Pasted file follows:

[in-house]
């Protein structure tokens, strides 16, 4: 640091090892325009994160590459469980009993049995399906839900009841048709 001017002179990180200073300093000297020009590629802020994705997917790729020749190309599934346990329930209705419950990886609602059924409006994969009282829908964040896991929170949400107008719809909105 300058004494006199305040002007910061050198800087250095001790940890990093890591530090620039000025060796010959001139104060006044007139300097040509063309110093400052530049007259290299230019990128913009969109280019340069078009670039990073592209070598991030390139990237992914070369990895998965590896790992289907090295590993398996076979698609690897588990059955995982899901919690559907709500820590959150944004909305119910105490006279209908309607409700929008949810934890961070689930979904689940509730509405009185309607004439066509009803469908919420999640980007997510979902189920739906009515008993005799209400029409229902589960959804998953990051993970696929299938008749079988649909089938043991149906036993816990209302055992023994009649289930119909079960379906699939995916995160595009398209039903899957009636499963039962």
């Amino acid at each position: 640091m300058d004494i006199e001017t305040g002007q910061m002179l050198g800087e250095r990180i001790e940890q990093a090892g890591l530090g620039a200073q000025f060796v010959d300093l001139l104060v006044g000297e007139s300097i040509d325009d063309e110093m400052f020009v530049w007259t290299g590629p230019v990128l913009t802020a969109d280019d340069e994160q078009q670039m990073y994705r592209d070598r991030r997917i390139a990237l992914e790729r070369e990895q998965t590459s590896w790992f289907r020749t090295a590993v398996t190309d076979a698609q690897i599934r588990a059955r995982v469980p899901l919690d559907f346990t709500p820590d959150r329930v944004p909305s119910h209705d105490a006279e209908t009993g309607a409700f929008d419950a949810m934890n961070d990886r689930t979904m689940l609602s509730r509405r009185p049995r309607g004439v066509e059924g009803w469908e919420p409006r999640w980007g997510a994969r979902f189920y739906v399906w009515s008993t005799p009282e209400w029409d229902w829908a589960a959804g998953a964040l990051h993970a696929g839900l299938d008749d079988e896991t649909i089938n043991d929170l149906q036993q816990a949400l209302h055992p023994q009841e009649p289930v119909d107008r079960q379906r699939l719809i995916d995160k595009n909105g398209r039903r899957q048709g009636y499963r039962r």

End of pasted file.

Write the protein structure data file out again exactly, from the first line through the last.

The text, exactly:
[in-house]
């Protein structure tokens, strides 16, 4: 640091090892325009994160590459469980009993049995399906839900009841048709 001017002179990180200073300093000297020009590629802020994705997917790729020749190309599934346990329930209705419950990886609602059924409006994969009282829908964040896991929170949400107008719809909105 300058004494006199305040002007910061050198800087250095001790940890990093890591530090620039000025060796010959001139104060006044007139300097040509063309110093400052530049007259290299230019990128913009969109280019340069078009670039990073592209070598991030390139990237992914070369990895998965590896790992289907090295590993398996076979698609690897588990059955995982899901919690559907709500820590959150944004909305119910105490006279209908309607409700929008949810934890961070689930979904689940509730509405009185309607004439066509009803469908919420999640980007997510979902189920739906009515008993005799209400029409229902589960959804998953990051993970696929299938008749079988649909089938043991149906036993816990209302055992023994009649289930119909079960379906699939995916995160595009398209039903899957009636499963039962």
């Amino acid at each position: 640091m300058d004494i006199e001017t305040g002007q910061m002179l050198g800087e250095r990180i001790e940890q990093a090892g890591l530090g620039a200073q000025f060796v010959d300093l001139l104060v006044g000297e007139s300097i040509d325009d063309e110093m400052f020009v530049w007259t290299g590629p230019v990128l913009t802020a969109d280019d340069e994160q078009q670039m990073y994705r592209d070598r991030r997917i390139a990237l992914e790729r070369e990895q998965t590459s590896w790992f289907r020749t090295a590993v398996t190309d076979a698609q690897i599934r588990a059955r995982v469980p899901l919690d559907f346990t709500p820590d959150r329930v944004p909305s119910h209705d105490a006279e209908t009993g309607a409700f929008d419950a949810m934890n961070d990886r689930t979904m689940l609602s509730r509405r009185p049995r309607g004439v066509e059924g009803w469908e919420p409006r999640w980007g997510a994969r979902f189920y739906v399906w009515s008993t005799p009282e209400w029409d229902w829908a589960a959804g998953a964040l990051h993970a696929g839900l299938d008749d079988e896991t649909i089938n043991d929170l149906q036993q816990a949400l209302h055992p023994q009841e009649p289930v119909d107008r079960q379906r699939l719809i995916d995160k595009n909105g398209r039903r899957q048709g009636y499963r039962r």